Catherine Beach, national lead for Women in Trade at EDC, notes that access to capital can be one of the main barriers for growth for women entrepreneurs.

“We focus on helping women entrepreneurs by sharing our export knowledge and providing finance and insurance solutions,” says Catherine Beach, national lead for this program. “We’re also connecting them to international opportunities, networks and trade programs.”

Women in Trade is part of EDC’s inclusive trade strategy, with a team of advisors focused on engaging and supporting entrepreneurs who are women, Indigenous, Black and other racialized communities, persons with disabilities and the LGBTQ+ community.

More than 1600 companies have benefitted from the Women in Trade program in the past year, resulting in $1.7 billion in business, says Ms. Beach.

“For 2023, our target for Women in Trade is serving 2000 customers, with $6-billion in business by the end of the year,” she says.

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Umeeda Switlo and Naledo team members with turmeric crops in Belize.Supplied

Maintaining connections with international partners

Government programs can be critically important in helping female entrepreneurs access global markets. For example, Naledo received funding from CanExport, the trade commission service of the Canadian government.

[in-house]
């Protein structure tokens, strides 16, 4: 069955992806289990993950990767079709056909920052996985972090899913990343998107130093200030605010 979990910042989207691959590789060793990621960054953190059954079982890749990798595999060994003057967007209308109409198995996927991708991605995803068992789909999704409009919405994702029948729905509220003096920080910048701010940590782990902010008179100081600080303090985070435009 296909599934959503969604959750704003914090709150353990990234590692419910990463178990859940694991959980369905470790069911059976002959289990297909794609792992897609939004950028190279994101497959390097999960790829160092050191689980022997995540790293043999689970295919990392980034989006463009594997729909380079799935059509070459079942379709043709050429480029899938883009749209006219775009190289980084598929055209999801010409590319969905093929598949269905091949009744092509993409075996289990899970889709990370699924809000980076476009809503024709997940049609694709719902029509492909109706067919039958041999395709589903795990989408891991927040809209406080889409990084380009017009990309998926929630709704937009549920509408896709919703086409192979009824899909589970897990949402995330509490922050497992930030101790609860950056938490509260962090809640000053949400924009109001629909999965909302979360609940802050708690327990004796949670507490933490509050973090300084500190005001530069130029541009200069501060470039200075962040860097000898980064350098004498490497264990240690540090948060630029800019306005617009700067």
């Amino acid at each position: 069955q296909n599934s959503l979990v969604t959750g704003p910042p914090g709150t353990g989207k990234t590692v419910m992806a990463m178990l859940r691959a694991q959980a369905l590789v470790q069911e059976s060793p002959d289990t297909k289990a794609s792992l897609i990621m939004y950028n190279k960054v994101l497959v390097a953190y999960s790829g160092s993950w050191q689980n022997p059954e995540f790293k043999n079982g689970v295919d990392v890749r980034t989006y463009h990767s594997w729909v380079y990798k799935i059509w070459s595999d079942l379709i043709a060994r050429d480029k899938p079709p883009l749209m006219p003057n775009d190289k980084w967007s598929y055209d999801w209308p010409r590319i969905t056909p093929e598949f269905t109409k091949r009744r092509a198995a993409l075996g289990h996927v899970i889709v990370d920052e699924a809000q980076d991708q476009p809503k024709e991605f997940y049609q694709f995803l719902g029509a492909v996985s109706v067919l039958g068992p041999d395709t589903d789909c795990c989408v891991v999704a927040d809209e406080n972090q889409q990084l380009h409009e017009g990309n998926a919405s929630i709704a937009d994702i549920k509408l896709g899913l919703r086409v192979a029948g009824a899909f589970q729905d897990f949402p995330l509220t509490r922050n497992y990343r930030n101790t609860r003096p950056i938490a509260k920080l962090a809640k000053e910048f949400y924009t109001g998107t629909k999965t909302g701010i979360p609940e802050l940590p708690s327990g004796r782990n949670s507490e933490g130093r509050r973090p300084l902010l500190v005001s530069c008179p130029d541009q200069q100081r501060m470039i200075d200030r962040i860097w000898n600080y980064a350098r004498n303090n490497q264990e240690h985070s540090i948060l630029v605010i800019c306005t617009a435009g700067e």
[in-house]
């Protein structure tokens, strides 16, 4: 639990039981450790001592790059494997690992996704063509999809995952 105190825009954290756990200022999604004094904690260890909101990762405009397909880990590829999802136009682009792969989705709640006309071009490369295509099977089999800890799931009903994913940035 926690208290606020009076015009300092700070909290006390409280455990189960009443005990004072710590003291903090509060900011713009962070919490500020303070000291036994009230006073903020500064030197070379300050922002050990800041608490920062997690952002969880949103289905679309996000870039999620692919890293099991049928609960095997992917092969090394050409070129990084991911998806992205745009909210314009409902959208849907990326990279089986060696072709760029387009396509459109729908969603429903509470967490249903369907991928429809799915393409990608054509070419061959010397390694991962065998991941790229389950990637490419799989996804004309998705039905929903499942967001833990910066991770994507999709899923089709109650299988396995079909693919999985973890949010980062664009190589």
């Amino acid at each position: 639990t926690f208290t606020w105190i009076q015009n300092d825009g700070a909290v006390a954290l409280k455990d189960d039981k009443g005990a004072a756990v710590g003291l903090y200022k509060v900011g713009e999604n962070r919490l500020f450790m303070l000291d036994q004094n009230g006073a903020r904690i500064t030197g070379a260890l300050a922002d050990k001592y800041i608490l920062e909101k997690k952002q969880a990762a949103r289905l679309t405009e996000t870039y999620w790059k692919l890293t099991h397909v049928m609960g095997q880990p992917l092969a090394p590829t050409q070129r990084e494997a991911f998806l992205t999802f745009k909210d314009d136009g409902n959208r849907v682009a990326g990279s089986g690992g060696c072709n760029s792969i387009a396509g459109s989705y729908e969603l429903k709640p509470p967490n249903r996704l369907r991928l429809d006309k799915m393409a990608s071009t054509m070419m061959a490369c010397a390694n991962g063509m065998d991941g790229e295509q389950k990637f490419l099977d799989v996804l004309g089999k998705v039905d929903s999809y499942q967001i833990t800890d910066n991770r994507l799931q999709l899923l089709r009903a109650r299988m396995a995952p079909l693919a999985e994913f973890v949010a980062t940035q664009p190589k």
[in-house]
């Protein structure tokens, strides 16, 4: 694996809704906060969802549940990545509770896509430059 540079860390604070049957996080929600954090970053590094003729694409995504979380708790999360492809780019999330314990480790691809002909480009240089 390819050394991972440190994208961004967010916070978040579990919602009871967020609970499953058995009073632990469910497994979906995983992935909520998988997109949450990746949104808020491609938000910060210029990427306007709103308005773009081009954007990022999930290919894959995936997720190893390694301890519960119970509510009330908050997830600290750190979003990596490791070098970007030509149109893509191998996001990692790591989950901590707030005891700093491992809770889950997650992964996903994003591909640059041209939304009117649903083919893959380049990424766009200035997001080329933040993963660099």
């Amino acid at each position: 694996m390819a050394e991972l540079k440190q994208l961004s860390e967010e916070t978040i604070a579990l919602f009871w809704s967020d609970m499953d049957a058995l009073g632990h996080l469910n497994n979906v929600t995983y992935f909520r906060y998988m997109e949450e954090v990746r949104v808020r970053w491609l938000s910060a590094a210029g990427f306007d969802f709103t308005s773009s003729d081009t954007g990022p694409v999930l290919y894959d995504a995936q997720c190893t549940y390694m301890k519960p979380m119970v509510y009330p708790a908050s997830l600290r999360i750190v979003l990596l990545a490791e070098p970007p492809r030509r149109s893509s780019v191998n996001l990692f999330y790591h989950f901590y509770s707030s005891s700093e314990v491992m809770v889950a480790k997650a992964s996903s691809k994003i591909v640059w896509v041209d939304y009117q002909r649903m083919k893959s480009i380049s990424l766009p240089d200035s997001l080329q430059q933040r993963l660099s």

Vegan perfume company The 7 Virtues is another social enterprise that benefitted from the support of government programs – specifically Nova Scotia Business Inc., the province’s export development agency, and the Atlantic Canada Opportunities Agency.

When CEO Barb Stegemann launched The 7 Virtues in 2010, she sourced essential oils in Afghanistan, supporting farmers growing orange and rose essential oil crops instead of illegal poppy crops. Ms. Stegemann now sources ingredients from 750 farmers in Afghanistan, Rwanda, India, Madagascar, Nepal and Haiti.

Ms. Stegemann says it’s been a goal in all her business relationships to provide families in developing nations with livable incomes and encourages other women entrepreneurs to join her in the global marketplace.

“If you pay on time, no one cares about your gender, religion or where you live,” she says.

Social responsibility is a big part of The 7 Virtues – the products have been included in Sephora’s Clean + Planet Positive program – products committed to climate, sustainability and responsible packaging that donate one per cent of profits to an environmental charity. Working with Nepal-based nonprofit organization Days for Girls, The 7 Virtues is also working to eliminate period poverty, providing financial support for washable pad kits and education for girls and boys.

The founders of both Naledo and The 7 Virtues have focused on developing personal relationships with their international partners. Both Ms. Stegemann and the Switlos make regular trips to see and spend time with their growers, with the Switlos spending up to six months at a time in Belize.

Digital tools like Skype, Facebook and email have also kept their connections strong, particularly as they have had to deal with pandemic-related disruptions to the supply chain.

“Shipping right now is a bit of a nightmare globally,” says Ms. Stegemann.

Despite the challenges, with a great deal of research, ample support and an enduring respect for international partners, international business can be rewarding for all involved.

“I want to see more Canadians doing trade with nations [that are] rebuilding,” says Ms. Stegemann. “Women are the ones who will do it.”